Vasectomy at a glance
- A vasectomy is a form of male sterilization that effectively prevents pregnancy.
- During a vasectomy, a surgeon cuts a man’s vas deferens tube that transports sperm to the prostate, preventing it from reaching a man’s semen and rendering him infertile.
- Urology Associates often utilizes a no-scalpel vasectomy that results in little bleeding, no stitches, less pain and fewer complications.
- Although generally considered a form of permanent sterilization, a vasectomy can often be reversed.
What is a vasectomy?
A vasectomy is an outpatient procedure that renders a man infertile, effectively preventing him from causing a pregnancy. It is a form of male sterilization in which a surgeon cuts or ties off the vas deferens, the sperm transport tube that connects the testes with the urethra, located on each side of the scrotum. Sperm normally travels through the vas deferens to the urethra where it blends with the semen that is ejaculated at sexual climax. The vasectomy prohibits the sperm from mixing with semen which means the man cannot get his partner pregnant.
Vasectomies are an effective form or birth control. Research shows only about 1 to 2 of 1,000 women will get pregnant in the year following the vasectomy surgery. It is the most common form of male sterilization, with more than 500,000 procedures performed per year in this country.
A vasectomy does not affect how the testicles make the male hormone testosterone. The testes still produce sperm, but the sperm die and are absorbed into the body. Also, since the testicles produce only 5-10 percent of the ejaculate volume, the semen volume will appear the same.
A vasectomy is usually performed in the office of urologist, a doctor who specializes in the male reproductive system and urinary tract. There are two methods used to access the vas deferens to cut it: the traditional way is to make small cuts in the scrotum, and the no-scalpel method involves a small puncture hole made on one side of the scrotum. The procedure is done under local anesthesia and typically only takes about 10 to 20 minutes.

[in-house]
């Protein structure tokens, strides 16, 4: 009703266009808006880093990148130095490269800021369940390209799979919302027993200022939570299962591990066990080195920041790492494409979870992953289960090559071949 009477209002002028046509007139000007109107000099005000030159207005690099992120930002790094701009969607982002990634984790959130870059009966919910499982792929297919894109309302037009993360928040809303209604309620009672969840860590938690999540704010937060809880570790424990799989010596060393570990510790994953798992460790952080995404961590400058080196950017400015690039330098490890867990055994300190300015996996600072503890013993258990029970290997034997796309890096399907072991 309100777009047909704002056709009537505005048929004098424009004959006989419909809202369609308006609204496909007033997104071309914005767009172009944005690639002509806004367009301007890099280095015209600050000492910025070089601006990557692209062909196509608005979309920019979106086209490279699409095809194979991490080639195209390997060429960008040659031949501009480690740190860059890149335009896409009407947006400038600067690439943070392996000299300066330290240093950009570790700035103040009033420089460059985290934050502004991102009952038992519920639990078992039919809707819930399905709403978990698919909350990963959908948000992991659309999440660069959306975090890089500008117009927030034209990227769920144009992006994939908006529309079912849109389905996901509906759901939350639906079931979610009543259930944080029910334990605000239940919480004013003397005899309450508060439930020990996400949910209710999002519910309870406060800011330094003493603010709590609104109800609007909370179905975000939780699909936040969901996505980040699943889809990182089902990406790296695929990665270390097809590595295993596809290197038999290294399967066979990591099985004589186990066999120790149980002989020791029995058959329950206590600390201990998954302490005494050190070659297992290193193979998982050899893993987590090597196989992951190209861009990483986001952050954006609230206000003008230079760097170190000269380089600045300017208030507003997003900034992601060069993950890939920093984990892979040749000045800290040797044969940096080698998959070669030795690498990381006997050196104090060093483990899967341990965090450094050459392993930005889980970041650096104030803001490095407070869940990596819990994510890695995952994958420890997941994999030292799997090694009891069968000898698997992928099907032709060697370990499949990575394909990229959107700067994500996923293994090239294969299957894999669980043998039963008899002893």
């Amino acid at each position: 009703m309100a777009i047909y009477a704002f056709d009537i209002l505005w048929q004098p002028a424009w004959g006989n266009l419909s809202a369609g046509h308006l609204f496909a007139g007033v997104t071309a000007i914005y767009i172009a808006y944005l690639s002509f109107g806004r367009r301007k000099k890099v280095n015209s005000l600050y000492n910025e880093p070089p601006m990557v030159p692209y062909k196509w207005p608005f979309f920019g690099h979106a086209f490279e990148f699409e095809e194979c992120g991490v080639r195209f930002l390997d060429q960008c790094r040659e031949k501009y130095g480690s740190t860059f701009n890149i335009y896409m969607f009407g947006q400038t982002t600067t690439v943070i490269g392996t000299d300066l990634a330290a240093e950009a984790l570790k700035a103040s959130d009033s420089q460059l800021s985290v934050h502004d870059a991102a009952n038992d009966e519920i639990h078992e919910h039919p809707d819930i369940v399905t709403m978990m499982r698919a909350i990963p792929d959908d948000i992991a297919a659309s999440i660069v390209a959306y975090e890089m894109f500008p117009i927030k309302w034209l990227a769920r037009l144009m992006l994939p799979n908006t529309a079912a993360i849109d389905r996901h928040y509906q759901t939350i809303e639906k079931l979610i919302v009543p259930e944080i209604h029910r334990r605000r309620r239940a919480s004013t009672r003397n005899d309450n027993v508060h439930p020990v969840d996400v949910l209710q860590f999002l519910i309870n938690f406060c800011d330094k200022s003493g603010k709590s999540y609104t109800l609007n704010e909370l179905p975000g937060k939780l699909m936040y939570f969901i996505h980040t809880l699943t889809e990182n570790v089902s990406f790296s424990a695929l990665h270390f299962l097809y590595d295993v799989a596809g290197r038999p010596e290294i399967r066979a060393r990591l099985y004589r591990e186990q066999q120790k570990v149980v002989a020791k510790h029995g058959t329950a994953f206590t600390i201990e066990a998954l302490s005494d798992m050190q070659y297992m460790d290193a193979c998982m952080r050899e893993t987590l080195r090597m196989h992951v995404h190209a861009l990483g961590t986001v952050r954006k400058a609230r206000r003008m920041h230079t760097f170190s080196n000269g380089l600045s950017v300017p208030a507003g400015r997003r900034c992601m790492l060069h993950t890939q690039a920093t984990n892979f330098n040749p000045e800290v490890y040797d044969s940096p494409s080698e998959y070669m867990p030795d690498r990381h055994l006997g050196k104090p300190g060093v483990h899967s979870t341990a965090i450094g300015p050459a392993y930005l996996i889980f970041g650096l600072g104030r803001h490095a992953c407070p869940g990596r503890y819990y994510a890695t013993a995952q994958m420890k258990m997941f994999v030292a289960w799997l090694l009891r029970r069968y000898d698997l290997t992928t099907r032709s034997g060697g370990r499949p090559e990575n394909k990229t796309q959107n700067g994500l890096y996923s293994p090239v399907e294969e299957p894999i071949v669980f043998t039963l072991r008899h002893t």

Risks, benefits and other considerations for a vasectomy
Vasectomy in general is safe and simple. Vasectomy is an operation and all surgery has some risk such as bleeding, infection and pain, but serious problems are unusual. These side effects will typically resolve themselves in less than two weeks.
After the vasectomy, patients should continue using an alternate form of birth control until there is no longer sperm in the ejaculate. Urologists will monitor and evaluate this with semen samples that are produced at home and then dropped off at Urology Associates. The goal is to have two samples with no sperm before a man may safely resume unprotected intercourse.
There is always a small chance of the tubes rejoining themselves and this is the reason that sperm checks are necessary.
A patient should discuss a vasectomy with his physician and partner to ensure it is the right choice him and his relationship prior to having the procedure.
Vasectomy is considered permanent birth control. While a vasectomy can potentially be reversed, a patient should be committed to this decision since a vasectomy reversal is a more involved procedure, usually done in a hospital.
Although preventing pregnancy, a vasectomy does not protect against sexually transmitted diseases (STDs). Men still need to use a condom to protect themselves from STDs and HIV (human immunodeficiency virus).
There are other benefits to consider when thinking about a vasectomy. These include:
- A vasectomy is safer for men than a tubal ligation is for women. It is also less expensive.
- The cost of a vasectomy is typically less expensive over time when compared with other birth control methods, such as monthly birth control pills or condoms.
Finally, a vasectomy will not affect a man’s sex life or performance.